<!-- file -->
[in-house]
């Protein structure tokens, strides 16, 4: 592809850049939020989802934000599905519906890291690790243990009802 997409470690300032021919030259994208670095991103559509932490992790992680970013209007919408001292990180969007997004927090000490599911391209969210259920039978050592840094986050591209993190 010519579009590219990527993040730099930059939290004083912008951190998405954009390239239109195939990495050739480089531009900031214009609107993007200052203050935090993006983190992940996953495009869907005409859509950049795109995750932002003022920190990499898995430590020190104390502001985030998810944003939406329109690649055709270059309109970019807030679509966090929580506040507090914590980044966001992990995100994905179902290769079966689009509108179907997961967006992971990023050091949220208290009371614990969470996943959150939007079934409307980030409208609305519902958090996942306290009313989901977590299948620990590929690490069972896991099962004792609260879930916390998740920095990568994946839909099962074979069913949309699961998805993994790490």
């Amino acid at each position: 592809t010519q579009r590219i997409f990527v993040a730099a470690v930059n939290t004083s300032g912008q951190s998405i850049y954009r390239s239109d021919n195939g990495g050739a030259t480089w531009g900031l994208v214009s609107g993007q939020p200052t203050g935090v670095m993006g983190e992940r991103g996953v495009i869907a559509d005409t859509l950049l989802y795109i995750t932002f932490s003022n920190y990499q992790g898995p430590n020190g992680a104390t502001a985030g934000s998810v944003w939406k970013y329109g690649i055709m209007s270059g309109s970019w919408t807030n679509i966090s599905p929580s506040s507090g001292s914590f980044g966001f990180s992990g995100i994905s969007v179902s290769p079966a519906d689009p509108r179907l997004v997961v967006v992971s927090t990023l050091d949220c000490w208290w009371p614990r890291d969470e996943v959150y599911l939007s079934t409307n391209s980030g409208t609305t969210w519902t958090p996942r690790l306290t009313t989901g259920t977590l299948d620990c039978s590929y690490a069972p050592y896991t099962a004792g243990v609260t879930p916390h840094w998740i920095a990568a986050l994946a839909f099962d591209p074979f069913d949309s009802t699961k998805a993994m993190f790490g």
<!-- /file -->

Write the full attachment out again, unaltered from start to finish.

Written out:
[in-house]
């Protein structure tokens, strides 16, 4: 592809850049939020989802934000599905519906890291690790243990009802 997409470690300032021919030259994208670095991103559509932490992790992680970013209007919408001292990180969007997004927090000490599911391209969210259920039978050592840094986050591209993190 010519579009590219990527993040730099930059939290004083912008951190998405954009390239239109195939990495050739480089531009900031214009609107993007200052203050935090993006983190992940996953495009869907005409859509950049795109995750932002003022920190990499898995430590020190104390502001985030998810944003939406329109690649055709270059309109970019807030679509966090929580506040507090914590980044966001992990995100994905179902290769079966689009509108179907997961967006992971990023050091949220208290009371614990969470996943959150939007079934409307980030409208609305519902958090996942306290009313989901977590299948620990590929690490069972896991099962004792609260879930916390998740920095990568994946839909099962074979069913949309699961998805993994790490």
């Amino acid at each position: 592809t010519q579009r590219i997409f990527v993040a730099a470690v930059n939290t004083s300032g912008q951190s998405i850049y954009r390239s239109d021919n195939g990495g050739a030259t480089w531009g900031l994208v214009s609107g993007q939020p200052t203050g935090v670095m993006g983190e992940r991103g996953v495009i869907a559509d005409t859509l950049l989802y795109i995750t932002f932490s003022n920190y990499q992790g898995p430590n020190g992680a104390t502001a985030g934000s998810v944003w939406k970013y329109g690649i055709m209007s270059g309109s970019w919408t807030n679509i966090s599905p929580s506040s507090g001292s914590f980044g966001f990180s992990g995100i994905s969007v179902s290769p079966a519906d689009p509108r179907l997004v997961v967006v992971s927090t990023l050091d949220c000490w208290w009371p614990r890291d969470e996943v959150y599911l939007s079934t409307n391209s980030g409208t609305t969210w519902t958090p996942r690790l306290t009313t989901g259920t977590l299948d620990c039978s590929y690490a069972p050592y896991t099962a004792g243990v609260t879930p916390h840094w998740i920095a990568a986050l994946a839909f099962d591209p074979f069913d949309s009802t699961k998805a993994m993190f790490g």